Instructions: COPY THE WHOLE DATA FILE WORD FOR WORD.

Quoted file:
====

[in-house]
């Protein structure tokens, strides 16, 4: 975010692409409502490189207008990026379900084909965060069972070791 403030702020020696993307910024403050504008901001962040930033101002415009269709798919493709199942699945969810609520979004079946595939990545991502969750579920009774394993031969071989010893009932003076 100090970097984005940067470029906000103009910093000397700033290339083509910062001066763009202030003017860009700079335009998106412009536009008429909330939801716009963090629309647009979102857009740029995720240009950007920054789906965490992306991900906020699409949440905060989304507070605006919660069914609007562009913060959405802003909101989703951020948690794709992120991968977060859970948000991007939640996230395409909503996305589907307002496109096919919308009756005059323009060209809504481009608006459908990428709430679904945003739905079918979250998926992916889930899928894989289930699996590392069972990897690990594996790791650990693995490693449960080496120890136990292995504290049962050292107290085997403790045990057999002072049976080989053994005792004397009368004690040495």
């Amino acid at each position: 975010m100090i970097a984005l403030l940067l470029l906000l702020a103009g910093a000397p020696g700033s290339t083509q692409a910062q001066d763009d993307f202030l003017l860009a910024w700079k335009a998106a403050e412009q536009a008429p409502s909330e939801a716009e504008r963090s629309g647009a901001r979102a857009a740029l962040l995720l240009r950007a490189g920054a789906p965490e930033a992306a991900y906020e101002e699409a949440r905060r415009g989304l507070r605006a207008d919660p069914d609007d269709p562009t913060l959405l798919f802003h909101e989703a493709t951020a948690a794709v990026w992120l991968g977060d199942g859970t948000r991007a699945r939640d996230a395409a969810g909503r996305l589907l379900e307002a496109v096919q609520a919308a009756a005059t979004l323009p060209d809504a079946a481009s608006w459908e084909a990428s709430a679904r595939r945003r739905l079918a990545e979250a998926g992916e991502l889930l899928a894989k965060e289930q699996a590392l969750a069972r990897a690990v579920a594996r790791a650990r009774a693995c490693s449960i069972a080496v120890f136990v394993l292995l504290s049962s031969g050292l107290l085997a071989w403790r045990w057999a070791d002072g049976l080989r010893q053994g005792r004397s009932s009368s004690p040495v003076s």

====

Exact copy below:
[in-house]
């Protein structure tokens, strides 16, 4: 975010692409409502490189207008990026379900084909965060069972070791 403030702020020696993307910024403050504008901001962040930033101002415009269709798919493709199942699945969810609520979004079946595939990545991502969750579920009774394993031969071989010893009932003076 100090970097984005940067470029906000103009910093000397700033290339083509910062001066763009202030003017860009700079335009998106412009536009008429909330939801716009963090629309647009979102857009740029995720240009950007920054789906965490992306991900906020699409949440905060989304507070605006919660069914609007562009913060959405802003909101989703951020948690794709992120991968977060859970948000991007939640996230395409909503996305589907307002496109096919919308009756005059323009060209809504481009608006459908990428709430679904945003739905079918979250998926992916889930899928894989289930699996590392069972990897690990594996790791650990693995490693449960080496120890136990292995504290049962050292107290085997403790045990057999002072049976080989053994005792004397009368004690040495």
């Amino acid at each position: 975010m100090i970097a984005l403030l940067l470029l906000l702020a103009g910093a000397p020696g700033s290339t083509q692409a910062q001066d763009d993307f202030l003017l860009a910024w700079k335009a998106a403050e412009q536009a008429p409502s909330e939801a716009e504008r963090s629309g647009a901001r979102a857009a740029l962040l995720l240009r950007a490189g920054a789906p965490e930033a992306a991900y906020e101002e699409a949440r905060r415009g989304l507070r605006a207008d919660p069914d609007d269709p562009t913060l959405l798919f802003h909101e989703a493709t951020a948690a794709v990026w992120l991968g977060d199942g859970t948000r991007a699945r939640d996230a395409a969810g909503r996305l589907l379900e307002a496109v096919q609520a919308a009756a005059t979004l323009p060209d809504a079946a481009s608006w459908e084909a990428s709430a679904r595939r945003r739905l079918a990545e979250a998926g992916e991502l889930l899928a894989k965060e289930q699996a590392l969750a069972r990897a690990v579920a594996r790791a650990r009774a693995c490693s449960i069972a080496v120890f136990v394993l292995l504290s049962s031969g050292l107290l085997a071989w403790r045990w057999a070791d002072g049976l080989r010893q053994g005792r004397s009932s009368s004690p040495v003076s």